Summer: It’s very telling and important that audience members are admitting that their lack of knowledge and concern has prevented them from considering the lives and experiences of people who are incarcerated. Often people will learn about an issue or hear a story but are still unwilling to understand their bias and actively work towards eliminating it.
I have to ask: How did you get started in this work? When did you realize you had this passion?
Lynden: I grew up in the South in the sixties and seventies, and storytelling was a really deep part of what people did. Theatre was one way to share the stories.
I’m a restorative justice circle keeper, which is the person responsible for creating and holding a talking circle. A talking circle is based on the ancient and sacred tradition of people coming together to celebrate, to build community, to address harm, and to restore harmony. We sit in a circle to underscore that all voices are of equal value and equally necessary for a community to be whole. It is an opportunity to connect from our hearts and across difference. The course I teach at Duke University, Stories for Social Change, uses talking circles.
Everyone in the class discusses their first experiences with a talking circle, and for a lot of us that was either sitting around a campfire or around a kitchen table sharing stories.
One of the outcomes the men wanted was to break the stereotype that people on death row are monsters. They also wanted to reach community members “with a voice and a vote.”
I remember the exact moment I became aware of story. I was eight or nine years old and at my grandmother’s house. We had just finished a big family dinner, and all the women sat down around the table for a few minutes before starting to clean up the meal they had spent hours preparing. The men, I believe, were all taking naps. I was about to go outside to play with my cousins, when suddenly I heard what these women were saying. Not just the drone of adult voices—I heard the words and the words were stories. So, I stayed.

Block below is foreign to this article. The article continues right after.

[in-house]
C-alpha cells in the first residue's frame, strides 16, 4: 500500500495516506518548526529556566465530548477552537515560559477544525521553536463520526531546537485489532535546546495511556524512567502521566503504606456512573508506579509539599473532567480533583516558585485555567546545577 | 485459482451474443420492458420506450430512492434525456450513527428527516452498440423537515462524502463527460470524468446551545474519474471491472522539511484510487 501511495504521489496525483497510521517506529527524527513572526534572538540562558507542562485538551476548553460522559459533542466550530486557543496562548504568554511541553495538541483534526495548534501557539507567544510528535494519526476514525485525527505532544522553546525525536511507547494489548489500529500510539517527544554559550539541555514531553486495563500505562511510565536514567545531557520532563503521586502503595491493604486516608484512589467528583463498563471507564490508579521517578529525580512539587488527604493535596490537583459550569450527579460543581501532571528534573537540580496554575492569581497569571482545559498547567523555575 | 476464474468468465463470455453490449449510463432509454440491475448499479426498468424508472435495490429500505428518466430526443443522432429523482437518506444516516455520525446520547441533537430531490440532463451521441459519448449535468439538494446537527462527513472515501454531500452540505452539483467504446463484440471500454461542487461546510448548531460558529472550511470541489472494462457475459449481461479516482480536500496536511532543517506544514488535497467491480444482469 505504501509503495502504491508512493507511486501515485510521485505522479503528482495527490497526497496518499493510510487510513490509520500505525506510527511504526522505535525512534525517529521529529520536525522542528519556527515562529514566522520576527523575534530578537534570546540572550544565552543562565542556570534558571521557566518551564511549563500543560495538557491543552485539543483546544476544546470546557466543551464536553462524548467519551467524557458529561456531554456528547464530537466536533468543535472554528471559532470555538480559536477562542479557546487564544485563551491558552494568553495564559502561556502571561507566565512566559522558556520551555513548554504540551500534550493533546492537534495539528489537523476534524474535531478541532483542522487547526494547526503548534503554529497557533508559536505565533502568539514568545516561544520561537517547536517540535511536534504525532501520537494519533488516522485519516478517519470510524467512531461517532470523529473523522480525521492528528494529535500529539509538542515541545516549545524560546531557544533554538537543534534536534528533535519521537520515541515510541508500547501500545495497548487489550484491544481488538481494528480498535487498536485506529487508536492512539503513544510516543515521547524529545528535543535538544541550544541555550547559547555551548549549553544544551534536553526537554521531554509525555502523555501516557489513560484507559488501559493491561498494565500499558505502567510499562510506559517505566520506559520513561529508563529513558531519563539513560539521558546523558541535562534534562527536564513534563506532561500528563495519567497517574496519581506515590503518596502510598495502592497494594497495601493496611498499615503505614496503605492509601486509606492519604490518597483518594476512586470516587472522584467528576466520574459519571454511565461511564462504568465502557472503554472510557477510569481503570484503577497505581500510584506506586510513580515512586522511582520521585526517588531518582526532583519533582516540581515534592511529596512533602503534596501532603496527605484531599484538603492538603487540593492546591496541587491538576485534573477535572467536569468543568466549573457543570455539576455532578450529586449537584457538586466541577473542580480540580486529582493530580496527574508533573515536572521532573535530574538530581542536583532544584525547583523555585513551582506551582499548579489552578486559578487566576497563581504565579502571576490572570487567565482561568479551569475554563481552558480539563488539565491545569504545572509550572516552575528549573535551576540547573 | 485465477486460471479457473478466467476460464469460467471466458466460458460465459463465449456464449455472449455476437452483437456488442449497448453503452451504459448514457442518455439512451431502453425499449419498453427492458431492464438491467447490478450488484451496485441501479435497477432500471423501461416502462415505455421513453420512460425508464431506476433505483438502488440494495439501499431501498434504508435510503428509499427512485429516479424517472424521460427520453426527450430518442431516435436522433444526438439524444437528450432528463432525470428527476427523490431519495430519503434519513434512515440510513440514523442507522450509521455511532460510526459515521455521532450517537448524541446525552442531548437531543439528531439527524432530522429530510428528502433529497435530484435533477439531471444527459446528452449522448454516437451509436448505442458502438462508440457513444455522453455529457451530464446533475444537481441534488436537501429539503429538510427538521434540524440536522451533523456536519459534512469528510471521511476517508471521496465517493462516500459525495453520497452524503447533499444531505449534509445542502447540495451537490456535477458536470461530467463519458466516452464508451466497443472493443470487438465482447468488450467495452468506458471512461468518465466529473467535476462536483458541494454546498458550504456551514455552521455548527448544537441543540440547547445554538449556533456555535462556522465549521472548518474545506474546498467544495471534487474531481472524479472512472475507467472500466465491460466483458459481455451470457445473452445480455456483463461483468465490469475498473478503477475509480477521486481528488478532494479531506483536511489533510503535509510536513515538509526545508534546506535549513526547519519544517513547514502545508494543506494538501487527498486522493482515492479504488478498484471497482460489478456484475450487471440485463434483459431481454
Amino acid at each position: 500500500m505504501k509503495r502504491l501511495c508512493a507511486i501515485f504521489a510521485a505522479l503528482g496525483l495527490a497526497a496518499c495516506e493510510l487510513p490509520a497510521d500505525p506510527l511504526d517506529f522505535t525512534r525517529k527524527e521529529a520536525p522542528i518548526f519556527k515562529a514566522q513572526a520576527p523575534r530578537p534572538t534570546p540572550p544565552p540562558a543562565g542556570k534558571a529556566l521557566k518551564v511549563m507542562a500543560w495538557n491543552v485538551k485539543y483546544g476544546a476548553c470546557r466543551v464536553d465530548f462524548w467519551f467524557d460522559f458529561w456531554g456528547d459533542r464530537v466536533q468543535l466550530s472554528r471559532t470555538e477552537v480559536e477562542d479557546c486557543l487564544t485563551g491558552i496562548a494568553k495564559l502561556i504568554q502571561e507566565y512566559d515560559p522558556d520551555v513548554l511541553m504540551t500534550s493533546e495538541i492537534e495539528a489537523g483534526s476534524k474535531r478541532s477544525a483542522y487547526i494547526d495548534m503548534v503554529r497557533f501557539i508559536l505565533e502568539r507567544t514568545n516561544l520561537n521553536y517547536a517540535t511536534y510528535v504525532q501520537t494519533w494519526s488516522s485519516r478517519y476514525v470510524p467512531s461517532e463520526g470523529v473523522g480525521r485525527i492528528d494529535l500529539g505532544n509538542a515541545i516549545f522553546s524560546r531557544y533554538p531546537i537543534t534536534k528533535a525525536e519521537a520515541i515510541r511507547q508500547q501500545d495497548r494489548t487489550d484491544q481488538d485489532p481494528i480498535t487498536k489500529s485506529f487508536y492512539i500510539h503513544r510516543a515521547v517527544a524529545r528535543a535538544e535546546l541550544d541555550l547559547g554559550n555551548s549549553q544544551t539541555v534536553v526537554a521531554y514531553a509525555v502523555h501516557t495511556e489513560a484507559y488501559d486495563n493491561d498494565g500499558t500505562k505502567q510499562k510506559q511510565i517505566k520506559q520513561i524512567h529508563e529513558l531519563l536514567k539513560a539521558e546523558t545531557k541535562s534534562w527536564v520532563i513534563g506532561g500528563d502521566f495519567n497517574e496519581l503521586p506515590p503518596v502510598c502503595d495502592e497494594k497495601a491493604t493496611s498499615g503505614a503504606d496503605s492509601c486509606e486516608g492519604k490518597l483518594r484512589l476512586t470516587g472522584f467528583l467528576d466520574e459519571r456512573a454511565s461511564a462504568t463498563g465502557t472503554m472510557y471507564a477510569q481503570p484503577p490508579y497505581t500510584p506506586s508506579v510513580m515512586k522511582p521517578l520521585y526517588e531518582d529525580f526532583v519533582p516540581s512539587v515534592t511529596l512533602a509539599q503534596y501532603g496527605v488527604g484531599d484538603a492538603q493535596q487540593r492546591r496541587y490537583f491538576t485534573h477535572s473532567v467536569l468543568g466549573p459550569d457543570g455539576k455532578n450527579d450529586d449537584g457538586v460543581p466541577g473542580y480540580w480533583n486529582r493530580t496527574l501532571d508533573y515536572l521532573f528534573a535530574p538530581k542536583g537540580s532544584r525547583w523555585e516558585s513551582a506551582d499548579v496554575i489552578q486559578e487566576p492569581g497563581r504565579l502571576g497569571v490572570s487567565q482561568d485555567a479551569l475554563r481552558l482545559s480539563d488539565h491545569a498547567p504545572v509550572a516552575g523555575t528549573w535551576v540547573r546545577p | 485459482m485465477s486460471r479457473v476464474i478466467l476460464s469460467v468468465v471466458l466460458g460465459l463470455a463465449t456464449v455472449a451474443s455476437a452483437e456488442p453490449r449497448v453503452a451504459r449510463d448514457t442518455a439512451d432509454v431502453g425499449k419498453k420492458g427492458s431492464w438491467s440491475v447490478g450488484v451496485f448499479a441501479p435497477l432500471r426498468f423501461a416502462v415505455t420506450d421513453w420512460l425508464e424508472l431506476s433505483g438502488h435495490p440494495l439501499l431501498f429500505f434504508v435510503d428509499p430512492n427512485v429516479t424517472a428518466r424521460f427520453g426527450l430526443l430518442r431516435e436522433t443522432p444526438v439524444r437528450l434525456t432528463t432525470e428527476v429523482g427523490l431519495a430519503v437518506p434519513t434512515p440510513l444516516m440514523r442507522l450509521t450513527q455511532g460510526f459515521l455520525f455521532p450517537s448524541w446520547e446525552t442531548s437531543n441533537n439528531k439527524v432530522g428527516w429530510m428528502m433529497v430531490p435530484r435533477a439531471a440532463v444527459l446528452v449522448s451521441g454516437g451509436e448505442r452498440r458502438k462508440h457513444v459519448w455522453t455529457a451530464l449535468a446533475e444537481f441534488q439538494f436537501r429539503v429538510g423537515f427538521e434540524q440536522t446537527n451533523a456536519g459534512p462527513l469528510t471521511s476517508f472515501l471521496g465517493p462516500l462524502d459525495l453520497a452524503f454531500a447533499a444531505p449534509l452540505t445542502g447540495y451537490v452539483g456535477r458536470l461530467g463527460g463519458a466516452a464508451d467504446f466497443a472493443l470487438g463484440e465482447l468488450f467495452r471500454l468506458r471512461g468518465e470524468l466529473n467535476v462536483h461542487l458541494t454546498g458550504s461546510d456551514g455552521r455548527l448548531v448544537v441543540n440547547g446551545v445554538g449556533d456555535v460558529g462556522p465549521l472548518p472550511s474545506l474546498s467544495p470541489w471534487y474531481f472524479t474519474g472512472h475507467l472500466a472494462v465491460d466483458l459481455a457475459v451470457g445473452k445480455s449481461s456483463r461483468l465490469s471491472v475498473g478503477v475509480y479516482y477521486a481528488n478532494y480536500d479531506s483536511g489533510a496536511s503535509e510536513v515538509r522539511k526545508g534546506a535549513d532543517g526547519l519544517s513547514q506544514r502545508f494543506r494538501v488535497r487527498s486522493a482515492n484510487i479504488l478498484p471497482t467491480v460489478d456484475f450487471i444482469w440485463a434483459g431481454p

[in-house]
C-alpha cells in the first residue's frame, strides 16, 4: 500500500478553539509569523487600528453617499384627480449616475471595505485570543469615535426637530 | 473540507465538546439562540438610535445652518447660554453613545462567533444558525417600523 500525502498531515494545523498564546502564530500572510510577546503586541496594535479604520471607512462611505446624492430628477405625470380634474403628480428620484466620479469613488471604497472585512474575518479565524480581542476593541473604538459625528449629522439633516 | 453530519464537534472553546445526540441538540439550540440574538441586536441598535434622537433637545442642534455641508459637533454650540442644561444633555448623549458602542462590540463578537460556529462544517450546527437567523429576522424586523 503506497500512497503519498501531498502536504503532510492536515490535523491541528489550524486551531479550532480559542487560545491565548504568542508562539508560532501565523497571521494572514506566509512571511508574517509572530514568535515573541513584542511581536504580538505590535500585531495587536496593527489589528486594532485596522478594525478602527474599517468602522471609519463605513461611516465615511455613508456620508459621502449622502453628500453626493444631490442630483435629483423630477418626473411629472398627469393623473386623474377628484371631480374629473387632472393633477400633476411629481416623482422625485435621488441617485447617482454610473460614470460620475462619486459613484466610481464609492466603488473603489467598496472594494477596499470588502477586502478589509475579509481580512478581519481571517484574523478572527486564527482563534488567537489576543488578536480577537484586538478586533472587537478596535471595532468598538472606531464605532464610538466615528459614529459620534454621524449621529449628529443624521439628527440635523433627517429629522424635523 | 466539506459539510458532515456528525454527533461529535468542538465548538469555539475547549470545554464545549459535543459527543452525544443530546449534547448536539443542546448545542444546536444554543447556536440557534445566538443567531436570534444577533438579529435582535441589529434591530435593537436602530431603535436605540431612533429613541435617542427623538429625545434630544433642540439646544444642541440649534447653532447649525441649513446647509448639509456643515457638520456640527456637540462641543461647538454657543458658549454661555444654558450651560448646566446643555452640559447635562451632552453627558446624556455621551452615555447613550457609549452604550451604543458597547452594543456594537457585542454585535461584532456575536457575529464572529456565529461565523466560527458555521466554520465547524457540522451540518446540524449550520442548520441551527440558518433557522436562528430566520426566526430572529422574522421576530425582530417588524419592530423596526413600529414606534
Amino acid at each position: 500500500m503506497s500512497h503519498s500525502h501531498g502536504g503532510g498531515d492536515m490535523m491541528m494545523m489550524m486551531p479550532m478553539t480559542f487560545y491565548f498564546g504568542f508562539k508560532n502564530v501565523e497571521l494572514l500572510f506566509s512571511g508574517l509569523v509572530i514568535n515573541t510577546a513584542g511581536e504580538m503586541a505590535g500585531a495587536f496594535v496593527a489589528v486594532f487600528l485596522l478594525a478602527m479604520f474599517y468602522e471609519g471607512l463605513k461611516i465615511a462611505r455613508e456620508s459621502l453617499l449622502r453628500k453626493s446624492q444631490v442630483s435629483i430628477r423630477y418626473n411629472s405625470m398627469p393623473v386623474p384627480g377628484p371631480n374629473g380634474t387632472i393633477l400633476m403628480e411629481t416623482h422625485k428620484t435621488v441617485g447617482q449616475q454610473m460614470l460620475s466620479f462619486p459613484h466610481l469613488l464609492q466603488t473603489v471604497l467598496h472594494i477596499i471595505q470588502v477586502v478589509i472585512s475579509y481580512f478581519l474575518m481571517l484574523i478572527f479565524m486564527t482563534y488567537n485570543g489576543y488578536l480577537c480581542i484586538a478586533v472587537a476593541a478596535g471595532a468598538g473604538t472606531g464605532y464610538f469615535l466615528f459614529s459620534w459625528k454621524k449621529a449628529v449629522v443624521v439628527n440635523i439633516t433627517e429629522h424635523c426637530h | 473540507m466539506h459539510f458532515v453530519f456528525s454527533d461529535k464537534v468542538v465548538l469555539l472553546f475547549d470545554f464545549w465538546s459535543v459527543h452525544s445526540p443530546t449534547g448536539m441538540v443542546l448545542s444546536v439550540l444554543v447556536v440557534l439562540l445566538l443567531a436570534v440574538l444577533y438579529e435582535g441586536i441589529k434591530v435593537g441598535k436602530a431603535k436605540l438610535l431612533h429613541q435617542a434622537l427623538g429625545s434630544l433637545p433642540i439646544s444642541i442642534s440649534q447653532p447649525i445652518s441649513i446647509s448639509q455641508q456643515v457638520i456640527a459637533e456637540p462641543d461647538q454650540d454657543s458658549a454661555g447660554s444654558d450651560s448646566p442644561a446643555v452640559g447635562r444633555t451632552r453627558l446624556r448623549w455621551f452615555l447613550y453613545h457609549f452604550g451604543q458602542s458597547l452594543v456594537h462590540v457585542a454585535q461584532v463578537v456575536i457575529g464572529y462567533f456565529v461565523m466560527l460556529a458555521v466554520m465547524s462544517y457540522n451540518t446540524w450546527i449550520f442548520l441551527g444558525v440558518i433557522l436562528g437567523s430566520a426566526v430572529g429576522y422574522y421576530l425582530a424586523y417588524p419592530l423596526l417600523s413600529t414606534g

Later, in the late nineties and early two thousands, there was a big conversation amongst theatres across the country about outreach and increasing diversity in our audiences. I was an artistic director at the time, and outreach pretty much meant: in February, trying to entice Black people to see the Black play you were going to do, and then, in March, getting women to come in to see the women’s play you were producing. Not that a desire to diversify audiences wasn’t a good impulse, but I kept wondering if we could flip that notion on its head and ask people in their own communities not what stories they wanted to see, but what stories they wanted to tell.